The Manhattan Girls by Gill Paul

Published August 18, 2022

It’s a 1920s version of Sex and the City, as Dorothy Parker—one of the wittiest women who ever wielded a pen—and her three friends navigate life, love, and careers in New York City.” http://gillpaul.com/

The Grateful Reader Review by Dorothy Schwab

Gill Paul’s Manhattan Girls takes readers behind the desks of New York publishers, into speakeasies, and onto Broadway in 1921, as she chooses a bridge group to connect the lives of four real New York career women, each with their own individual style. Gill Paul wins the hand by developing dialogue and moving the plot through four “players”: Dorothy Parker, writer, and Jane Grant, a reporter at the New York Times; kindred spirits of journalism, and Broadway actress Winnifred Lenihan and Margaret (Peggy) Leech, an advertising sales agent for Condé Nast. These women never saw swapping fashion tips at beauty salons or looking after a husband as their sole purpose in life. Gill Paul surrounds the main characters with husbands, lovers, friends, editors, newspaper columnists, authors, playwrights, actresses, and bootleggers! Seems a lot, but readers will be intrigued with the character interactions and entanglements. Her juicy descriptions of gatherings read like newspaper society columns.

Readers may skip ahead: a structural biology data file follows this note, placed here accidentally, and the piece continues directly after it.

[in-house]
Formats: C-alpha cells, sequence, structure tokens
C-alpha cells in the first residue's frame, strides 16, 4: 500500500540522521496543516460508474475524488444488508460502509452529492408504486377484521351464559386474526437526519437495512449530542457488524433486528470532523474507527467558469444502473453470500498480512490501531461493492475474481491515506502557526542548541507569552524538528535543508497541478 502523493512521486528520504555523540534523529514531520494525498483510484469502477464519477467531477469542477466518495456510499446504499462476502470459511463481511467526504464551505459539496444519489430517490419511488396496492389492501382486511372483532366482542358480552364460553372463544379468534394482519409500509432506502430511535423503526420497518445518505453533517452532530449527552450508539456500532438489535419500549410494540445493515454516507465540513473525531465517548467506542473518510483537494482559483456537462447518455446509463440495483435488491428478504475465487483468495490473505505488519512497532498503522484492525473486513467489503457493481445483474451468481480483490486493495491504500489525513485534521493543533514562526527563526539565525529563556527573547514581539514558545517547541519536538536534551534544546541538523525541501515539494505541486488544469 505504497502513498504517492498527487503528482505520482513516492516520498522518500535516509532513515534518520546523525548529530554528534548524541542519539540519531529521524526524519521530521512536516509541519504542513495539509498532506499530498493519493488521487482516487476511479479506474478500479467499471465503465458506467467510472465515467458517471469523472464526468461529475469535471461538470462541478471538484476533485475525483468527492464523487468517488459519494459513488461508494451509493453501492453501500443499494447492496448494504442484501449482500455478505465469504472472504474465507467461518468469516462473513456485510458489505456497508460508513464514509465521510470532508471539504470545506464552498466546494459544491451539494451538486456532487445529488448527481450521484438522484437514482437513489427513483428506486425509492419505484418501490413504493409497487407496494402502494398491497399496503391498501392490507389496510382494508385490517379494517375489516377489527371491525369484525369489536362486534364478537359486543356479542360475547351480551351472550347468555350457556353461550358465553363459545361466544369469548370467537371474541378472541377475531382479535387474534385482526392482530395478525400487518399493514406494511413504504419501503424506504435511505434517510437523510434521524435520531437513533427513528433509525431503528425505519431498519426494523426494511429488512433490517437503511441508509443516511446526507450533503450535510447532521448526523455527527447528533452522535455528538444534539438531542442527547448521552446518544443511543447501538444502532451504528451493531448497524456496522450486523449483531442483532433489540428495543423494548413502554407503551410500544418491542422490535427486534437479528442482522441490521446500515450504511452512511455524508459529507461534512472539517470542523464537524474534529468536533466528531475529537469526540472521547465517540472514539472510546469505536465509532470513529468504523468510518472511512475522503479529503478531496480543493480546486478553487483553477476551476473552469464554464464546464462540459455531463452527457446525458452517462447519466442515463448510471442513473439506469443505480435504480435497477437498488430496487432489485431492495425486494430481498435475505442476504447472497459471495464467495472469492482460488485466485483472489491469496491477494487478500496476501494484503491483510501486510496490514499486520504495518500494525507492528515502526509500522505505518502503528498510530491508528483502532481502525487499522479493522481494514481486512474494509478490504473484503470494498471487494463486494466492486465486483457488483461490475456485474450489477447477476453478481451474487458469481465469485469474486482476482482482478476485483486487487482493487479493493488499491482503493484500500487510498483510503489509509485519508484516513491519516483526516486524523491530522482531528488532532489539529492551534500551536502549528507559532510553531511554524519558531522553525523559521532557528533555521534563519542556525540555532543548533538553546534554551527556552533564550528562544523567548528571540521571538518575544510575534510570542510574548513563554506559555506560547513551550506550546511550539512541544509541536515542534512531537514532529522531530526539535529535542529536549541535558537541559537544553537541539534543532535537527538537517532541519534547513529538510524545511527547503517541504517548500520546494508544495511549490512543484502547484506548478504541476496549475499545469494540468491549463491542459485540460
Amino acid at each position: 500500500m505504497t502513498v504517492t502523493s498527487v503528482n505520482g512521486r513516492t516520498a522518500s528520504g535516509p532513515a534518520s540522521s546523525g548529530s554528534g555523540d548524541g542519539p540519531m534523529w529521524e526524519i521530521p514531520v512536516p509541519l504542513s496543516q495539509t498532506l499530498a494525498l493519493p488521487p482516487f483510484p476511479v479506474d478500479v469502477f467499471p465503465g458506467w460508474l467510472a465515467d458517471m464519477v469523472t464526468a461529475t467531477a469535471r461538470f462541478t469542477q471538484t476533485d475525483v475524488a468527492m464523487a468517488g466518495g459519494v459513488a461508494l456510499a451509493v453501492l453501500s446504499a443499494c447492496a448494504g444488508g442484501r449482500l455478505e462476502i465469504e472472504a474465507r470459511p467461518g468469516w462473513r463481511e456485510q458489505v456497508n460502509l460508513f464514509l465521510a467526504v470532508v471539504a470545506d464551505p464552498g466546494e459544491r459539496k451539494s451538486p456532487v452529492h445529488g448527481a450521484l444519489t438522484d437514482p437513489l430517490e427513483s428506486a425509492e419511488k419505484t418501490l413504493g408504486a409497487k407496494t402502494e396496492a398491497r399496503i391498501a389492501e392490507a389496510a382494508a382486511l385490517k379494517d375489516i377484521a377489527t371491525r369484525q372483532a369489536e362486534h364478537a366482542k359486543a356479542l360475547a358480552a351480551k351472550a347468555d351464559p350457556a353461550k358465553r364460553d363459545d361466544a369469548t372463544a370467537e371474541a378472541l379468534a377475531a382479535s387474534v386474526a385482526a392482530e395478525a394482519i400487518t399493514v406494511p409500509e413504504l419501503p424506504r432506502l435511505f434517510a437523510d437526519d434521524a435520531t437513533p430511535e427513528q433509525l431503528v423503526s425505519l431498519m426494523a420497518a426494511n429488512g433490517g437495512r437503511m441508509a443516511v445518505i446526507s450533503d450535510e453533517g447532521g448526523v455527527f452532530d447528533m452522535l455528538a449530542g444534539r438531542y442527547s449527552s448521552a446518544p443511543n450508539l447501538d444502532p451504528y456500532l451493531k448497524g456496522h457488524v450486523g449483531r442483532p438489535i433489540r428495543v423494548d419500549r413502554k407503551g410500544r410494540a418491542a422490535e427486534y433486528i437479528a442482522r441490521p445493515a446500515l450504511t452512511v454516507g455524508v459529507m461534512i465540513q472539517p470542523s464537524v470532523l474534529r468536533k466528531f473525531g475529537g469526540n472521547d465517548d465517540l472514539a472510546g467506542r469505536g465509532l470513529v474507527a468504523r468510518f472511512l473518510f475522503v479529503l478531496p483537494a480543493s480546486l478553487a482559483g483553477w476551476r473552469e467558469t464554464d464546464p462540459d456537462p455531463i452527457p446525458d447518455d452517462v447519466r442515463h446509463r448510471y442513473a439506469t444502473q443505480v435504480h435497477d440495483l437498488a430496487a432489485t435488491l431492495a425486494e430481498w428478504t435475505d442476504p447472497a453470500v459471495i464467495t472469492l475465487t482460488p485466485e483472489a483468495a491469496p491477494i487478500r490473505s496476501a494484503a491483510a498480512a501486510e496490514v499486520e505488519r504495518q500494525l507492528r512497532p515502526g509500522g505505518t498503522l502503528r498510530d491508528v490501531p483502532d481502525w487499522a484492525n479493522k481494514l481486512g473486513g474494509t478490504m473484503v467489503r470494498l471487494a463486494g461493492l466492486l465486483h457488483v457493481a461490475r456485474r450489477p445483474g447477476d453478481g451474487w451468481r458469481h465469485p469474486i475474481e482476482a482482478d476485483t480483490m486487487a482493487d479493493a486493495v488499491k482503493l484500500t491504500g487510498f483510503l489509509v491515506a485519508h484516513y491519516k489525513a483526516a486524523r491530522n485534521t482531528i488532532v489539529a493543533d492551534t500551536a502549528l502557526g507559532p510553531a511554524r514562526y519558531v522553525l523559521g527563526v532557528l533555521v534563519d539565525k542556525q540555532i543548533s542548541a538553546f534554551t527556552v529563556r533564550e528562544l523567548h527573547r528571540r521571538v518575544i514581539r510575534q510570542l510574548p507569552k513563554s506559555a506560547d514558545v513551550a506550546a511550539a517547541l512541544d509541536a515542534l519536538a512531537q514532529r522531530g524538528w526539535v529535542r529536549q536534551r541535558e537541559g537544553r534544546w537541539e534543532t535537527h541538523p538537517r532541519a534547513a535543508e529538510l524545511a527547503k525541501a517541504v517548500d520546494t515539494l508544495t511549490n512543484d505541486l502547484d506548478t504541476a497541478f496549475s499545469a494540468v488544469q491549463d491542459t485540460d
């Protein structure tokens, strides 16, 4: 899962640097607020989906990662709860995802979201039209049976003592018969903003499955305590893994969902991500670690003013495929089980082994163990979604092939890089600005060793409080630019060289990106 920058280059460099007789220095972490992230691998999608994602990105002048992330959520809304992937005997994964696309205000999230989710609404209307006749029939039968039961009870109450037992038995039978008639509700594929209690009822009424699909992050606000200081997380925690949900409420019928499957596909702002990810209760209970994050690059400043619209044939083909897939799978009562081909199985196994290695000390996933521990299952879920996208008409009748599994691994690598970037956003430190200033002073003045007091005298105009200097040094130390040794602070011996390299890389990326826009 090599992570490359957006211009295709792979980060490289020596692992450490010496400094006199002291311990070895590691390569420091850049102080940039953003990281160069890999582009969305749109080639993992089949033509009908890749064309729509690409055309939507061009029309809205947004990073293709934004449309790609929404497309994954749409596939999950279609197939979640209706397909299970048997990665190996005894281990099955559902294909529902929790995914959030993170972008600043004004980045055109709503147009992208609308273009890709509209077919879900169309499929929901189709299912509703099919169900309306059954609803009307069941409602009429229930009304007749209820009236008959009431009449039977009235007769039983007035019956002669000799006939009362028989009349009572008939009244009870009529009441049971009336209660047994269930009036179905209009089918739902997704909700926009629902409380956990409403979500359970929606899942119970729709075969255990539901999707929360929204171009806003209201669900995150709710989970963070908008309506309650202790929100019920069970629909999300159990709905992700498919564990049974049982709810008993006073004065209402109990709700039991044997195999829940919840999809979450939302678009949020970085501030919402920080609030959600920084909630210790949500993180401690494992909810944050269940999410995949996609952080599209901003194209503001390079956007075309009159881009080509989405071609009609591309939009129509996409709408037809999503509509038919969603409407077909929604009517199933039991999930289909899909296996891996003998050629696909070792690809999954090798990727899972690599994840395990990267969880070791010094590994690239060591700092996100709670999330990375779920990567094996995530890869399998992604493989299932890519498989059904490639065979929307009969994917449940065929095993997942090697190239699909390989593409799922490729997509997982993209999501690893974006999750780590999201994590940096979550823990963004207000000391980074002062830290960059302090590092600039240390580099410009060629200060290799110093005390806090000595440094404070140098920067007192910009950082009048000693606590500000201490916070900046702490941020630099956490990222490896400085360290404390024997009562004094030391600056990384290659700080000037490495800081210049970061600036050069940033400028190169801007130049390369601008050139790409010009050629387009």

Due to the war and more women in the work force, the four women are on the cusp of social change as the decade ends. Readers will be invested in how Gill Paul interprets the ideals and dreams of the four women and their relationships in this challenging time in history.  The Manhattan Girls support each other’s strengths as they bid and win with the cards they’ve been dealt.   

Gill Paul’s historical novels have reached the top of the USA Today, Toronto Globe & Mail and UK kindle charts, and been translated into twenty languages. She specializes in relatively recent history, mostly 20th century, and enjoys re-evaluating real historical characters and trying to get inside their heads.

Leave a Reply

Fill in your details below or click an icon to log in:

WordPress.com Logo

You are commenting using your WordPress.com account. Log Out /  Change )

Twitter picture

You are commenting using your Twitter account. Log Out /  Change )

Facebook photo

You are commenting using your Facebook account. Log Out /  Change )

Connecting to %s